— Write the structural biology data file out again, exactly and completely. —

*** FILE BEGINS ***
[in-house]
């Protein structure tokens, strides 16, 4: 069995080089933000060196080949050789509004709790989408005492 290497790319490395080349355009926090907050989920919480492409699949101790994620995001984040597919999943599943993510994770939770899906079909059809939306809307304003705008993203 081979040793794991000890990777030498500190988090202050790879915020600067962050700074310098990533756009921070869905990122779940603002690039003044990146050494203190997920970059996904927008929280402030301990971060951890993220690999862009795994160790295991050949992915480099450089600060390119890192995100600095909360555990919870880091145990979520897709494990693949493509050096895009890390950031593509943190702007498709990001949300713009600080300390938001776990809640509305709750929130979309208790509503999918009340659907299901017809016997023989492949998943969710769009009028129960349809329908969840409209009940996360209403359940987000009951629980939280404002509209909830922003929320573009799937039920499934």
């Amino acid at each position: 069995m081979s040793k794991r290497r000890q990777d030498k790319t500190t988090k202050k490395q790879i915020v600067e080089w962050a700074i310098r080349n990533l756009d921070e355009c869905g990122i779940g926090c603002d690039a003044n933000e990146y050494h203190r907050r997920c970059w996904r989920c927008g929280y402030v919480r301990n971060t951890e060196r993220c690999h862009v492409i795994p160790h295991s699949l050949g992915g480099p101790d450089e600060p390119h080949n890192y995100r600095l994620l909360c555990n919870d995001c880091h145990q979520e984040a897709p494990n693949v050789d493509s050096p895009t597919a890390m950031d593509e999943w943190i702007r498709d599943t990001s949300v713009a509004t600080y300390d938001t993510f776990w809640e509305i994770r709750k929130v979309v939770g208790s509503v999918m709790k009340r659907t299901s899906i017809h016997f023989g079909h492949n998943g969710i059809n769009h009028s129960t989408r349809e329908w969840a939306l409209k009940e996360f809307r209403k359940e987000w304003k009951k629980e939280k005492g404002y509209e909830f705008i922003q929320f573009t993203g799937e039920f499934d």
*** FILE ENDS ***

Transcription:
[in-house]
């Protein structure tokens, strides 16, 4: 069995080089933000060196080949050789509004709790989408005492 290497790319490395080349355009926090907050989920919480492409699949101790994620995001984040597919999943599943993510994770939770899906079909059809939306809307304003705008993203 081979040793794991000890990777030498500190988090202050790879915020600067962050700074310098990533756009921070869905990122779940603002690039003044990146050494203190997920970059996904927008929280402030301990971060951890993220690999862009795994160790295991050949992915480099450089600060390119890192995100600095909360555990919870880091145990979520897709494990693949493509050096895009890390950031593509943190702007498709990001949300713009600080300390938001776990809640509305709750929130979309208790509503999918009340659907299901017809016997023989492949998943969710769009009028129960349809329908969840409209009940996360209403359940987000009951629980939280404002509209909830922003929320573009799937039920499934």
């Amino acid at each position: 069995m081979s040793k794991r290497r000890q990777d030498k790319t500190t988090k202050k490395q790879i915020v600067e080089w962050a700074i310098r080349n990533l756009d921070e355009c869905g990122i779940g926090c603002d690039a003044n933000e990146y050494h203190r907050r997920c970059w996904r989920c927008g929280y402030v919480r301990n971060t951890e060196r993220c690999h862009v492409i795994p160790h295991s699949l050949g992915g480099p101790d450089e600060p390119h080949n890192y995100r600095l994620l909360c555990n919870d995001c880091h145990q979520e984040a897709p494990n693949v050789d493509s050096p895009t597919a890390m950031d593509e999943w943190i702007r498709d599943t990001s949300v713009a509004t600080y300390d938001t993510f776990w809640e509305i994770r709750k929130v979309v939770g208790s509503v999918m709790k009340r659907t299901s899906i017809h016997f023989g079909h492949n998943g969710i059809n769009h009028s129960t989408r349809e329908w969840a939306l409209k009940e996360f809307r209403k359940e987000w304003k009951k629980e939280k005492g404002y509209e909830f705008i922003q929320f573009t993203g799937e039920f499934d």